LINCOLN, Maine — Police Officer Chad Chubbuck’s employment with the town has ended, and Town Manager Lisa Goodwin doesn’t want to say why.
Chubbuck’s employment ended Tuesday in what Goodwin described only as a “personnel matter.”
“He no longer is employed by the town of Lincoln,” Goodwin said.
Police Chief Phil Dawson could not be reached for comment. Chubbuck did not immediately return an e-mail message sent to him Thursday.
The end of Chubbuck’s employment marks the second time this month that an area police officer’s status has been left cloudy by town officials.
In Millinocket, Police Officer Kevin Ingersoll hasn’t been on duty since September, but Millinocket Town Manager Eugene Conlogue and Millinocket Police Chief Donald Bolduc have declined to say whether Ingersoll has been on paid or unpaid leave. Ingersoll had not returned to duty as of Thursday.
Chubbuck was 31 and a town resident who had been a reserve officer for a year when he joined the Lincoln Police Department in October 2006. He was a former full-time funeral parlor director at Clay’s Funeral Home of Lincoln and graduated from Penobscot Valley High School in Howland in 1993.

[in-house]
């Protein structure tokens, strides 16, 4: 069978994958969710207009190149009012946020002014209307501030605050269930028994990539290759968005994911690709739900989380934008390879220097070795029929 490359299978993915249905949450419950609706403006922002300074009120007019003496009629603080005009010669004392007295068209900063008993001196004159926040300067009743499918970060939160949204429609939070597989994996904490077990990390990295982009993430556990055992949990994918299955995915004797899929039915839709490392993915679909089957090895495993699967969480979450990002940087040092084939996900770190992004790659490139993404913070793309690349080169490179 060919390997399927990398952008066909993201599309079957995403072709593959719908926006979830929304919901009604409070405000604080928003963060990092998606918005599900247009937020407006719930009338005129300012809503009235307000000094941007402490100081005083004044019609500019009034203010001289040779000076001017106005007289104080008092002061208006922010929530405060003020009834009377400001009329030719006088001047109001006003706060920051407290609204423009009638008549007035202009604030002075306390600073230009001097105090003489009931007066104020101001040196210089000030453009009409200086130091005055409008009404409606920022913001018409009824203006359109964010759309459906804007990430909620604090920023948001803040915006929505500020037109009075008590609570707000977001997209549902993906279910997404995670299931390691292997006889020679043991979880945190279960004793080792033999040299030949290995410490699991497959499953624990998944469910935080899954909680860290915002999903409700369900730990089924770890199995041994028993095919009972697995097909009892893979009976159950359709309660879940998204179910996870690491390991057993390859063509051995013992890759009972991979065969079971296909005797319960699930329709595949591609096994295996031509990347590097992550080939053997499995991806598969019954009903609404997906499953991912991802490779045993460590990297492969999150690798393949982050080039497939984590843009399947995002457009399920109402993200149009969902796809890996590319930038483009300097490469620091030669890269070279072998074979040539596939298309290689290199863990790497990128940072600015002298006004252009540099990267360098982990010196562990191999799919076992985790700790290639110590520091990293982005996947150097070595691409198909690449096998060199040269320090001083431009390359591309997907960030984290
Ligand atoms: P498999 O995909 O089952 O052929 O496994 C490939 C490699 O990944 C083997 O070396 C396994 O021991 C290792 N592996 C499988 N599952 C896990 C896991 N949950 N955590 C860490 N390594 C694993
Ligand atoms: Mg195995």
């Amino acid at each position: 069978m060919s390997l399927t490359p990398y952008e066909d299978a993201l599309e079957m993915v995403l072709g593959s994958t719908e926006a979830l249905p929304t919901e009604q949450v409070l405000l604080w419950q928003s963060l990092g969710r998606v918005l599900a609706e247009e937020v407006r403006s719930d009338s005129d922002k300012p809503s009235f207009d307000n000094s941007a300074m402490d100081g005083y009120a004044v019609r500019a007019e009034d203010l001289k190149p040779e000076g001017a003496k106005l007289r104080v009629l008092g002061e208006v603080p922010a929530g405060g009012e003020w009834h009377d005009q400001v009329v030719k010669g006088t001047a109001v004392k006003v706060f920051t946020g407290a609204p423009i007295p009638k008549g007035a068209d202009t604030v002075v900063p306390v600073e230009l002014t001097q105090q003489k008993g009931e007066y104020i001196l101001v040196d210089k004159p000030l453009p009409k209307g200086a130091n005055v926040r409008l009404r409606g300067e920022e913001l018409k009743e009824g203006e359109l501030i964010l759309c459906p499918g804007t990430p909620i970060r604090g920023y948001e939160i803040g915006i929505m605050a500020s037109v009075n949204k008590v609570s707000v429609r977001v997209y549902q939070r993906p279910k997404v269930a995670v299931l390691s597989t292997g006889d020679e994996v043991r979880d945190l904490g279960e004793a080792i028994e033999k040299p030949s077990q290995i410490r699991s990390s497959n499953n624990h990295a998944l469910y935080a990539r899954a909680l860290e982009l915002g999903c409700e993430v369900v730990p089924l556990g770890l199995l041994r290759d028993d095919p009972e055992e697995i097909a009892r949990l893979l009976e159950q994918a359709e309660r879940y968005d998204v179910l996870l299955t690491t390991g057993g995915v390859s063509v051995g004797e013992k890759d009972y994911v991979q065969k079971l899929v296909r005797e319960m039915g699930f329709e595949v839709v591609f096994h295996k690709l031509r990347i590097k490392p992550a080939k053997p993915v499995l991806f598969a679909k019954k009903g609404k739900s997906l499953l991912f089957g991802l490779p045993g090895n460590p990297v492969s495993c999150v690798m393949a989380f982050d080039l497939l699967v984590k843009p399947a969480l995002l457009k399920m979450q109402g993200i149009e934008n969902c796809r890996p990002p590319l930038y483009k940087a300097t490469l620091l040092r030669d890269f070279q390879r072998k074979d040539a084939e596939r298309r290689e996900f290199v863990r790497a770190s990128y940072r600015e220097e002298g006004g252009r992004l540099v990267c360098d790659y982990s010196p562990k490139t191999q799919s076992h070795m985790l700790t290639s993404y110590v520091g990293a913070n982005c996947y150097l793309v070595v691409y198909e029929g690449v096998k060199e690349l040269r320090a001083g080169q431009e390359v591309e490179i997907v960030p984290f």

Chubbuck earned several commendations during his time on the job. He was making a routine check at FASTCO Corp. off West Broadway on April 24, 2008, when he saw two men loading scrap metal into a maroon van.
After investigating, Chubbuck charged the two men with theft and violation of the conditions of release. Chubbuck and one of the business’s owners, Scott Smith, estimated the two men were in the middle of stealing $300 worth of metal.
Smith and his brother Alan, a co-owner of the business, praised Chubbuck and Lincoln police for their efforts. The 21-year-old company, which helps power plants design, build, repair and install the equipment they depend on, had been burglarized about a half-dozen times over the previous six months, Scott Smith said.
Chubbuck also helped locate a missing 6-year-old girl in May 2008 and was the lead investigator in the probe of a local couple who had passed bad checks in at least seven Penobscot County towns in March 2009.
More recently, Chubbuck had disputed with the Town Council the town’s residency requirements for police, which required officers to live within a certain distance of town limits. He had applied for a waiver, which other officers had received previously, and was rejected.
The council also opted not to amend the policy, citing the need for officers to live in or close to town in case of emergencies.
The town eventually will hire an officer to replace Chubbuck, Goodwin said. The search should begin in a few weeks. Chubbuck’s slot on the police roster will be filled by current and reserve officers working overtime, she said.